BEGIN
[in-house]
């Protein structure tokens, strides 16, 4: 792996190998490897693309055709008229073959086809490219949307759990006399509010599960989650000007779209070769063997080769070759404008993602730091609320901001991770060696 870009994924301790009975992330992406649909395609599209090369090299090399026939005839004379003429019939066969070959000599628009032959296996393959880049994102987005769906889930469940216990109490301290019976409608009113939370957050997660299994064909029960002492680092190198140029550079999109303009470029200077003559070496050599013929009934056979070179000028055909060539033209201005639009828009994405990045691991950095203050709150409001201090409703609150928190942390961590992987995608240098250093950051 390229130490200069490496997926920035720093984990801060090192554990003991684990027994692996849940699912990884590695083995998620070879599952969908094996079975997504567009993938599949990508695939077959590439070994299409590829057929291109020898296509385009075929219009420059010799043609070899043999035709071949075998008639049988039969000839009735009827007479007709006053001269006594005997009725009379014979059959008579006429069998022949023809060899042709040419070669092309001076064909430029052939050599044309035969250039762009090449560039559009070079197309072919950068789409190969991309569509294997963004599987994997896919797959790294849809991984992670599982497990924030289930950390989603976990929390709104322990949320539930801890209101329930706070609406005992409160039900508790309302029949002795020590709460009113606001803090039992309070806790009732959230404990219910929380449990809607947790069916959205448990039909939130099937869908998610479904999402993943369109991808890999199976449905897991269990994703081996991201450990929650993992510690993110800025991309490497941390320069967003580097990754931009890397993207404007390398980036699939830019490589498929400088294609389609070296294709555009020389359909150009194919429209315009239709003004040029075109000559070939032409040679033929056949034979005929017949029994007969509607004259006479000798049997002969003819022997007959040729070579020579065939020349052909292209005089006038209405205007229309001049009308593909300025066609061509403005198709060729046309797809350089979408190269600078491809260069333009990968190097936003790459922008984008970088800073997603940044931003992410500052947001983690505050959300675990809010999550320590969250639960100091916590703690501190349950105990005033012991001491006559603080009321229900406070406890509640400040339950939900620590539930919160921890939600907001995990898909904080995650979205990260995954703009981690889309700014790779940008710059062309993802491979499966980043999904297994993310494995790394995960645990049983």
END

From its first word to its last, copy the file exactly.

[in-house]
């Protein structure tokens, strides 16, 4: 792996190998490897693309055709008229073959086809490219949307759990006399509010599960989650000007779209070769063997080769070759404008993602730091609320901001991770060696 870009994924301790009975992330992406649909395609599209090369090299090399026939005839004379003429019939066969070959000599628009032959296996393959880049994102987005769906889930469940216990109490301290019976409608009113939370957050997660299994064909029960002492680092190198140029550079999109303009470029200077003559070496050599013929009934056979070179000028055909060539033209201005639009828009994405990045691991950095203050709150409001201090409703609150928190942390961590992987995608240098250093950051 390229130490200069490496997926920035720093984990801060090192554990003991684990027994692996849940699912990884590695083995998620070879599952969908094996079975997504567009993938599949990508695939077959590439070994299409590829057929291109020898296509385009075929219009420059010799043609070899043999035709071949075998008639049988039969000839009735009827007479007709006053001269006594005997009725009379014979059959008579006429069998022949023809060899042709040419070669092309001076064909430029052939050599044309035969250039762009090449560039559009070079197309072919950068789409190969991309569509294997963004599987994997896919797959790294849809991984992670599982497990924030289930950390989603976990929390709104322990949320539930801890209101329930706070609406005992409160039900508790309302029949002795020590709460009113606001803090039992309070806790009732959230404990219910929380449990809607947790069916959205448990039909939130099937869908998610479904999402993943369109991808890999199976449905897991269990994703081996991201450990929650993992510690993110800025991309490497941390320069967003580097990754931009890397993207404007390398980036699939830019490589498929400088294609389609070296294709555009020389359909150009194919429209315009239709003004040029075109000559070939032409040679033929056949034979005929017949029994007969509607004259006479000798049997002969003819022997007959040729070579020579065939020349052909292209005089006038209405205007229309001049009308593909300025066609061509403005198709060729046309797809350089979408190269600078491809260069333009990968190097936003790459922008984008970088800073997603940044931003992410500052947001983690505050959300675990809010999550320590969250639960100091916590703690501190349950105990005033012991001491006559603080009321229900406070406890509640400040339950939900620590539930919160921890939600907001995990898909904080995650979205990260995954703009981690889309700014790779940008710059062309993802491979499966980043999904297994993310494995790394995960645990049983």